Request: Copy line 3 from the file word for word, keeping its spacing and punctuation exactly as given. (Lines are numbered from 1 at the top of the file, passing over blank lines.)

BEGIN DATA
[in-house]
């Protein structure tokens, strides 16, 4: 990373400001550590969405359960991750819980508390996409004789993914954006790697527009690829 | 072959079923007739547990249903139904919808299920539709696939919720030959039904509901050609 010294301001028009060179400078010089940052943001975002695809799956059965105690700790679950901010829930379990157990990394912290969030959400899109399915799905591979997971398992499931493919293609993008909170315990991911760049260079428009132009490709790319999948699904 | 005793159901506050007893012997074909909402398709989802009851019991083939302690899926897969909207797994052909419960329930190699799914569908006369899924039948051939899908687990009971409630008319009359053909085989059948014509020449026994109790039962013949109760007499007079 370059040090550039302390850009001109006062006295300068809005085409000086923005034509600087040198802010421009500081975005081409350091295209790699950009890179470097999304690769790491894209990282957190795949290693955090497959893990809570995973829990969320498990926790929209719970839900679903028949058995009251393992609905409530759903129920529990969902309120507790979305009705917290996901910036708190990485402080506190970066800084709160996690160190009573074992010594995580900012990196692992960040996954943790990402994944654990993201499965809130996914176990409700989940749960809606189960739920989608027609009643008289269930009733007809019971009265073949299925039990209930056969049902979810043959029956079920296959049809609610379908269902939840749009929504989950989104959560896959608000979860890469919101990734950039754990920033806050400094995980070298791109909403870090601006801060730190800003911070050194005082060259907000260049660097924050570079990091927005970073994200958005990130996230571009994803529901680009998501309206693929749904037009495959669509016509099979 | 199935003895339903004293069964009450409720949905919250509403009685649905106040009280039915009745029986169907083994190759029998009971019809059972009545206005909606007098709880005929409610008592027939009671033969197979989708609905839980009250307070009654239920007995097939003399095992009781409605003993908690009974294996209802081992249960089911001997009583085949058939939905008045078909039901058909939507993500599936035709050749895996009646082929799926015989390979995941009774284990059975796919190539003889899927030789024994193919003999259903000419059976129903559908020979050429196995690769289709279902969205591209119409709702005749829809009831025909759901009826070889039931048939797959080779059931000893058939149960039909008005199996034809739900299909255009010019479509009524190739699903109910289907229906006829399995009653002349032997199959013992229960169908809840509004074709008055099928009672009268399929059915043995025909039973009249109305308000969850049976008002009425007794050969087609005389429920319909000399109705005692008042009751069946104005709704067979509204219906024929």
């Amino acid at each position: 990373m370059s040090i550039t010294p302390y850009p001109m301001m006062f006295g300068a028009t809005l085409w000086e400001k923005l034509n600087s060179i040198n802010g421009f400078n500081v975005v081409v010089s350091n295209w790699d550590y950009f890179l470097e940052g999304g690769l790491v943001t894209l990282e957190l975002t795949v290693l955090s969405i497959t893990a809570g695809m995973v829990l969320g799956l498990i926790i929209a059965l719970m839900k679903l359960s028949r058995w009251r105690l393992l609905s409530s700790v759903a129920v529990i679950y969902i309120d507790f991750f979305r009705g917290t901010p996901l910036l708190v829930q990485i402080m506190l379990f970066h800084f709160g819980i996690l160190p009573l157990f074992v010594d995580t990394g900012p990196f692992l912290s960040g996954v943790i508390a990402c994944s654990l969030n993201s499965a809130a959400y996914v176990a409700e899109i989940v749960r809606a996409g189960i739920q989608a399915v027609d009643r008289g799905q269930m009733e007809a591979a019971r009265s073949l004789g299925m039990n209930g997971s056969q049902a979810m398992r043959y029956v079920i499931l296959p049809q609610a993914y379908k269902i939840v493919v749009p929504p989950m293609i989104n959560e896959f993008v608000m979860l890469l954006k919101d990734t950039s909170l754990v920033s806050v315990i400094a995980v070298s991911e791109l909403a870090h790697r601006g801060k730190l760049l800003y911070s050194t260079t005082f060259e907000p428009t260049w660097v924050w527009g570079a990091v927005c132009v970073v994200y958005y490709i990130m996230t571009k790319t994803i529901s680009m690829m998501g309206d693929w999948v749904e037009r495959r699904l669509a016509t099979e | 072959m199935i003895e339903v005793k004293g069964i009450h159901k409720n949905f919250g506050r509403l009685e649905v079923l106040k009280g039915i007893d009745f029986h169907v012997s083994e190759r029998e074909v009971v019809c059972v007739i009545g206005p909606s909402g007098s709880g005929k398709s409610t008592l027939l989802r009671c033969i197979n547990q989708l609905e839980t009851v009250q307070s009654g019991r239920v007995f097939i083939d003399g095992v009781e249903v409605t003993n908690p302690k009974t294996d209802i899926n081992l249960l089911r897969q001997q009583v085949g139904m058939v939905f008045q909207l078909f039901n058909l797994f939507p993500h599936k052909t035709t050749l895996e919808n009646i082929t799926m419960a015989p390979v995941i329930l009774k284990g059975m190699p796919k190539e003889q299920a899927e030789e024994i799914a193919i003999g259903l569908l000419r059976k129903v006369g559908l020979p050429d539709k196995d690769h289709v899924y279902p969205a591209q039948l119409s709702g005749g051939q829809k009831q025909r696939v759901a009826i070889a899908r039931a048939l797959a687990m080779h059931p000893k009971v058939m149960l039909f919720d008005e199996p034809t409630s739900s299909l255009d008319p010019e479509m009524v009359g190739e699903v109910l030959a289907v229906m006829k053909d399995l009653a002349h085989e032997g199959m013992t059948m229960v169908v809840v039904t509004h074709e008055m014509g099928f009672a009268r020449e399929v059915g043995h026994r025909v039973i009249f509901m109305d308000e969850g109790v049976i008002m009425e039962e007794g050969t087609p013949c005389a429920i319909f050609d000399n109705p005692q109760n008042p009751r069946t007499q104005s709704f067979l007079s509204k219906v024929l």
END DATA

């Amino acid at each position: 990373m370059s040090i550039t010294p302390y850009p001109m301001m006062f006295g300068a028009t809005l085409w000086e400001k923005l034509n600087s060179i040198n802010g421009f400078n500081v975005v081409v010089s350091n295209w790699d550590y950009f890179l470097e940052g999304g690769l790491v943001t894209l990282e957190l975002t795949v290693l955090s969405i497959t893990a809570g695809m995973v829990l969320g799956l498990i926790i929209a059965l719970m839900k679903l359960s028949r058995w009251r105690l393992l609905s409530s700790v759903a129920v529990i679950y969902i309120d507790f991750f979305r009705g917290t901010p996901l910036l708190v829930q990485i402080m506190l379990f970066h800084f709160g819980i996690l160190p009573l157990f074992v010594d995580t990394g900012p990196f692992l912290s960040g996954v943790i508390a990402c994944s654990l969030n993201s499965a809130a959400y996914v176990a409700e899109i989940v749960r809606a996409g189960i739920q989608a399915v027609d009643r008289g799905q269930m009733e007809a591979a019971r009265s073949l004789g299925m039990n209930g997971s056969q049902a979810m398992r043959y029956v079920i499931l296959p049809q609610a993914y379908k269902i939840v493919v749009p929504p989950m293609i989104n959560e896959f993008v608000m979860l890469l954006k919101d990734t950039s909170l754990v920033s806050v315990i400094a995980v070298s991911e791109l909403a870090h790697r601006g801060k730190l760049l800003y911070s050194t260079t005082f060259e907000p428009t260049w660097v924050w527009g570079a990091v927005c132009v970073v994200y958005y490709i990130m996230t571009k790319t994803i529901s680009m690829m998501g309206d693929w999948v749904e037009r495959r699904l669509a016509t099979e | 072959m199935i003895e339903v005793k004293g069964i009450h159901k409720n949905f919250g506050r509403l009685e649905v079923l106040k009280g039915i007893d009745f029986h169907v012997s083994e190759r029998e074909v009971v019809c059972v007739i009545g206005p909606s909402g007098s709880g005929k398709s409610t008592l027939l989802r009671c033969i197979n547990q989708l609905e839980t009851v009250q307070s009654g019991r239920v007995f097939i083939d003399g095992v009781e249903v409605t003993n908690p302690k009974t294996d209802i899926n081992l249960l089911r897969q001997q009583v085949g139904m058939v939905f008045q909207l078909f039901n058909l797994f939507p993500h599936k052909t035709t050749l895996e919808n009646i082929t799926m419960a015989p390979v995941i329930l009774k284990g059975m190699p796919k190539e003889q299920a899927e030789e024994i799914a193919i003999g259903l569908l000419r059976k129903v006369g559908l020979p050429d539709k196995d690769h289709v899924y279902p969205a591209q039948l119409s709702g005749g051939q829809k009831q025909r696939v759901a009826i070889a899908r039931a048939l797959a687990m080779h059931p000893k009971v058939m149960l039909f919720d008005e199996p034809t409630s739900s299909l255009d008319p010019e479509m009524v009359g190739e699903v109910l030959a289907v229906m006829k053909d399995l009653a002349h085989e032997g199959m013992t059948m229960v169908v809840v039904t509004h074709e008055m014509g099928f009672a009268r020449e399929v059915g043995h026994r025909v039973i009249f509901m109305d308000e969850g109790v049976i008002m009425e039962e007794g050969t087609p013949c005389a429920i319909f050609d000399n109705p005692q109760n008042p009751r069946t007499q104005s709704f067979l007079s509204k219906v024929l």